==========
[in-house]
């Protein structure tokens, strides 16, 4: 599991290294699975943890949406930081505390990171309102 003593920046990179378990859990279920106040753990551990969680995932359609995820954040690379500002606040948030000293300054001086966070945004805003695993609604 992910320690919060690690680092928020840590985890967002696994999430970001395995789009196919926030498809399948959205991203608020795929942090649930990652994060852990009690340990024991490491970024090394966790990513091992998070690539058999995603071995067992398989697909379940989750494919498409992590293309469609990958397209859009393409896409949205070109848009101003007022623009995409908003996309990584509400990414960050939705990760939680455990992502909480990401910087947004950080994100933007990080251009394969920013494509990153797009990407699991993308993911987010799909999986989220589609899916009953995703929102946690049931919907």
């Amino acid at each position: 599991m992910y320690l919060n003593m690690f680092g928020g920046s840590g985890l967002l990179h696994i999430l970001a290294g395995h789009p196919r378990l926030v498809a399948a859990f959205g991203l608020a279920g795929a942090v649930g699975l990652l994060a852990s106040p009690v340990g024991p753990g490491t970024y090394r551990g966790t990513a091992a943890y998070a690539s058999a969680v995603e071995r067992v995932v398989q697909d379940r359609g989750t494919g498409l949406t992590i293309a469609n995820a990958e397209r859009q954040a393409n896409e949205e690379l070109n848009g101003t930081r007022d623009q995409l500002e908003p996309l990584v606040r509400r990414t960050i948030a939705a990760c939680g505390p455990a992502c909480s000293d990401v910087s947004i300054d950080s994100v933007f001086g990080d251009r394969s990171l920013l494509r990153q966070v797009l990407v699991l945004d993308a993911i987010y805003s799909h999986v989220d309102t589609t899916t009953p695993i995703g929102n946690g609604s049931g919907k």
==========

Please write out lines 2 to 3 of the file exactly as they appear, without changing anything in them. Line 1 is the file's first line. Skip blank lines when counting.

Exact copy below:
């Protein structure tokens, strides 16, 4: 599991290294699975943890949406930081505390990171309102 003593920046990179378990859990279920106040753990551990969680995932359609995820954040690379500002606040948030000293300054001086966070945004805003695993609604 992910320690919060690690680092928020840590985890967002696994999430970001395995789009196919926030498809399948959205991203608020795929942090649930990652994060852990009690340990024991490491970024090394966790990513091992998070690539058999995603071995067992398989697909379940989750494919498409992590293309469609990958397209859009393409896409949205070109848009101003007022623009995409908003996309990584509400990414960050939705990760939680455990992502909480990401910087947004950080994100933007990080251009394969920013494509990153797009990407699991993308993911987010799909999986989220589609899916009953995703929102946690049931919907």
């Amino acid at each position: 599991m992910y320690l919060n003593m690690f680092g928020g920046s840590g985890l967002l990179h696994i999430l970001a290294g395995h789009p196919r378990l926030v498809a399948a859990f959205g991203l608020a279920g795929a942090v649930g699975l990652l994060a852990s106040p009690v340990g024991p753990g490491t970024y090394r551990g966790t990513a091992a943890y998070a690539s058999a969680v995603e071995r067992v995932v398989q697909d379940r359609g989750t494919g498409l949406t992590i293309a469609n995820a990958e397209r859009q954040a393409n896409e949205e690379l070109n848009g101003t930081r007022d623009q995409l500002e908003p996309l990584v606040r509400r990414t960050i948030a939705a990760c939680g505390p455990a992502c909480s000293d990401v910087s947004i300054d950080s994100v933007f001086g990080d251009r394969s990171l920013l494509r990153q966070v797009l990407v699991l945004d993308a993911i987010y805003s799909h999986v989220d309102t589609t899916t009953p695993i995703g929102n946690g609604s049931g919907k």